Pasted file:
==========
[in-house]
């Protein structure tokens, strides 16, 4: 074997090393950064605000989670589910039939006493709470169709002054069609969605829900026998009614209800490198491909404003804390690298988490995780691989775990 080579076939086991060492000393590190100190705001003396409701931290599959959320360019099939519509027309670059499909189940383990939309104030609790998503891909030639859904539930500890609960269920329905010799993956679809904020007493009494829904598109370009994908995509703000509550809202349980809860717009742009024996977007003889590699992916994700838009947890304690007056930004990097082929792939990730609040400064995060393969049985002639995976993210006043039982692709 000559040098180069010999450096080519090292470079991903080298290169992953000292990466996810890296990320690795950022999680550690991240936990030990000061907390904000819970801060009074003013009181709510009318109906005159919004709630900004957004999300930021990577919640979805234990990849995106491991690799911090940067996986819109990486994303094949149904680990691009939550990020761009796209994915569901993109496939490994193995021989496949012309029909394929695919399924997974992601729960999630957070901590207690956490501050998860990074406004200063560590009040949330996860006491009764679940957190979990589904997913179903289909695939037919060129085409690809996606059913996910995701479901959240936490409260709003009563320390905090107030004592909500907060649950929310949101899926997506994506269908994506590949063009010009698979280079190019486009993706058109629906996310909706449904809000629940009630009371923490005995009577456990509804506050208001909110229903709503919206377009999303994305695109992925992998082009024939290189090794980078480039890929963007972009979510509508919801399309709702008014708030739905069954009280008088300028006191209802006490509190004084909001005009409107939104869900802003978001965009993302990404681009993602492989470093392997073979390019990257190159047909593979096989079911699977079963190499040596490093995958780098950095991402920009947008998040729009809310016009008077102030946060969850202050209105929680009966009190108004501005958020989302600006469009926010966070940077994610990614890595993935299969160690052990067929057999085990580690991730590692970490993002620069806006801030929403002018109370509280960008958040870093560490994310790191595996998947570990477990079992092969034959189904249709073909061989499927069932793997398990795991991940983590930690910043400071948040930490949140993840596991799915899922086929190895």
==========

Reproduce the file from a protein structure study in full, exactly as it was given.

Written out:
[in-house]
């Protein structure tokens, strides 16, 4: 074997090393950064605000989670589910039939006493709470169709002054069609969605829900026998009614209800490198491909404003804390690298988490995780691989775990 080579076939086991060492000393590190100190705001003396409701931290599959959320360019099939519509027309670059499909189940383990939309104030609790998503891909030639859904539930500890609960269920329905010799993956679809904020007493009494829904598109370009994908995509703000509550809202349980809860717009742009024996977007003889590699992916994700838009947890304690007056930004990097082929792939990730609040400064995060393969049985002639995976993210006043039982692709 000559040098180069010999450096080519090292470079991903080298290169992953000292990466996810890296990320690795950022999680550690991240936990030990000061907390904000819970801060009074003013009181709510009318109906005159919004709630900004957004999300930021990577919640979805234990990849995106491991690799911090940067996986819109990486994303094949149904680990691009939550990020761009796209994915569901993109496939490994193995021989496949012309029909394929695919399924997974992601729960999630957070901590207690956490501050998860990074406004200063560590009040949330996860006491009764679940957190979990589904997913179903289909695939037919060129085409690809996606059913996910995701479901959240936490409260709003009563320390905090107030004592909500907060649950929310949101899926997506994506269908994506590949063009010009698979280079190019486009993706058109629906996310909706449904809000629940009630009371923490005995009577456990509804506050208001909110229903709503919206377009999303994305695109992925992998082009024939290189090794980078480039890929963007972009979510509508919801399309709702008014708030739905069954009280008088300028006191209802006490509190004084909001005009409107939104869900802003978001965009993302990404681009993602492989470093392997073979390019990257190159047909593979096989079911699977079963190499040596490093995958780098950095991402920009947008998040729009809310016009008077102030946060969850202050209105929680009966009190108004501005958020989302600006469009926010966070940077994610990614890595993935299969160690052990067929057999085990580690991730590692970490993002620069806006801030929403002018109370509280960008958040870093560490994310790191595996998947570990477990079992092969034959189904249709073909061989499927069932793997398990795991991940983590930690910043400071948040930490949140993840596991799915899922086929190895």